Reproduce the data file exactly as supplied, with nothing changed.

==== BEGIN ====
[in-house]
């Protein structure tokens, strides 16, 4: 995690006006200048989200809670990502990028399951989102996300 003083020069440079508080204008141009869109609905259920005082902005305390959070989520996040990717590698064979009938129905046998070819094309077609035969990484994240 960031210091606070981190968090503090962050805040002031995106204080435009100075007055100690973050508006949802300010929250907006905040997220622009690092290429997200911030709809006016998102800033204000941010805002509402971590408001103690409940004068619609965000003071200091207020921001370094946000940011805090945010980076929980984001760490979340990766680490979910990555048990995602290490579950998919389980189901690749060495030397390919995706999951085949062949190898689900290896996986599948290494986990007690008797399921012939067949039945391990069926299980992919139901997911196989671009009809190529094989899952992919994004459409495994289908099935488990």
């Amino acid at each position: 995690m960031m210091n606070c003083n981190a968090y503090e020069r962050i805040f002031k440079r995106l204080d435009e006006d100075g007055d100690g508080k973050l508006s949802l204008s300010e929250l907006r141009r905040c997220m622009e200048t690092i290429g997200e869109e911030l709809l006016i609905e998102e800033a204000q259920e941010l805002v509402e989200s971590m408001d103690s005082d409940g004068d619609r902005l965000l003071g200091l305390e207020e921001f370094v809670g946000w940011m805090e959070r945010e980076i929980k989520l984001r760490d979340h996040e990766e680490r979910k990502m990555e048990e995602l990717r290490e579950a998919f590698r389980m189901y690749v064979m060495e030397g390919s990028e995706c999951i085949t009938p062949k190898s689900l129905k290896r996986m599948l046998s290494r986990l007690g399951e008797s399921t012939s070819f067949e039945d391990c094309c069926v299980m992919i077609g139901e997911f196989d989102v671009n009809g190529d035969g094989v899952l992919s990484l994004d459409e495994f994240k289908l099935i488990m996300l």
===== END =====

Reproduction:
[in-house]
């Protein structure tokens, strides 16, 4: 995690006006200048989200809670990502990028399951989102996300 003083020069440079508080204008141009869109609905259920005082902005305390959070989520996040990717590698064979009938129905046998070819094309077609035969990484994240 960031210091606070981190968090503090962050805040002031995106204080435009100075007055100690973050508006949802300010929250907006905040997220622009690092290429997200911030709809006016998102800033204000941010805002509402971590408001103690409940004068619609965000003071200091207020921001370094946000940011805090945010980076929980984001760490979340990766680490979910990555048990995602290490579950998919389980189901690749060495030397390919995706999951085949062949190898689900290896996986599948290494986990007690008797399921012939067949039945391990069926299980992919139901997911196989671009009809190529094989899952992919994004459409495994289908099935488990």
């Amino acid at each position: 995690m960031m210091n606070c003083n981190a968090y503090e020069r962050i805040f002031k440079r995106l204080d435009e006006d100075g007055d100690g508080k973050l508006s949802l204008s300010e929250l907006r141009r905040c997220m622009e200048t690092i290429g997200e869109e911030l709809l006016i609905e998102e800033a204000q259920e941010l805002v509402e989200s971590m408001d103690s005082d409940g004068d619609r902005l965000l003071g200091l305390e207020e921001f370094v809670g946000w940011m805090e959070r945010e980076i929980k989520l984001r760490d979340h996040e990766e680490r979910k990502m990555e048990e995602l990717r290490e579950a998919f590698r389980m189901y690749v064979m060495e030397g390919s990028e995706c999951i085949t009938p062949k190898s689900l129905k290896r996986m599948l046998s290494r986990l007690g399951e008797s399921t012939s070819f067949e039945d391990c094309c069926v299980m992919i077609g139901e997911f196989d989102v671009n009809g190529d035969g094989v899952l992919s990484l994004d459409e495994f994240k289908l099935i488990m996300l």